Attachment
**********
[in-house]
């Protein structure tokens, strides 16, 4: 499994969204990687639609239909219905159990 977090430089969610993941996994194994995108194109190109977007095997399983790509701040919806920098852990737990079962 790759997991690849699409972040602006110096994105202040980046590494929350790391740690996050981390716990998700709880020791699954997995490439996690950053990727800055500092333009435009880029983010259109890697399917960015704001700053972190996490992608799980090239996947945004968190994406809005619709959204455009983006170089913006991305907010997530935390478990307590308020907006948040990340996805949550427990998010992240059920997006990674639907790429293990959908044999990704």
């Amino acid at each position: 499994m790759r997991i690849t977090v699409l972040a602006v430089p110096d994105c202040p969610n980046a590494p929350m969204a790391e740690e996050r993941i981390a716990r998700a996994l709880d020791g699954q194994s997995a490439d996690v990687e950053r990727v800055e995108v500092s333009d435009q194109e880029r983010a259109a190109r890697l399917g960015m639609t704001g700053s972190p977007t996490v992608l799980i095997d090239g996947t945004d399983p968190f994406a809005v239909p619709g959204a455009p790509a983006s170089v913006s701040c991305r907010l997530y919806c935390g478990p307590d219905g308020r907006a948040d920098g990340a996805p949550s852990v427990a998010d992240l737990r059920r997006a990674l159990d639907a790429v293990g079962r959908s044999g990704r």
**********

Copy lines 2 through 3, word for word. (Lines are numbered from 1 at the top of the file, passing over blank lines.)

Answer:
């Protein structure tokens, strides 16, 4: 499994969204990687639609239909219905159990 977090430089969610993941996994194994995108194109190109977007095997399983790509701040919806920098852990737990079962 790759997991690849699409972040602006110096994105202040980046590494929350790391740690996050981390716990998700709880020791699954997995490439996690950053990727800055500092333009435009880029983010259109890697399917960015704001700053972190996490992608799980090239996947945004968190994406809005619709959204455009983006170089913006991305907010997530935390478990307590308020907006948040990340996805949550427990998010992240059920997006990674639907790429293990959908044999990704």
């Amino acid at each position: 499994m790759r997991i690849t977090v699409l972040a602006v430089p110096d994105c202040p969610n980046a590494p929350m969204a790391e740690e996050r993941i981390a716990r998700a996994l709880d020791g699954q194994s997995a490439d996690v990687e950053r990727v800055e995108v500092s333009d435009q194109e880029r983010a259109a190109r890697l399917g960015m639609t704001g700053s972190p977007t996490v992608l799980i095997d090239g996947t945004d399983p968190f994406a809005v239909p619709g959204a455009p790509a983006s170089v913006s701040c991305r907010l997530y919806c935390g478990p307590d219905g308020r907006a948040d920098g990340a996805p949550s852990v427990a998010d992240l737990r059920r997006a990674l159990d639907a790429v293990g079962r959908s044999g990704r």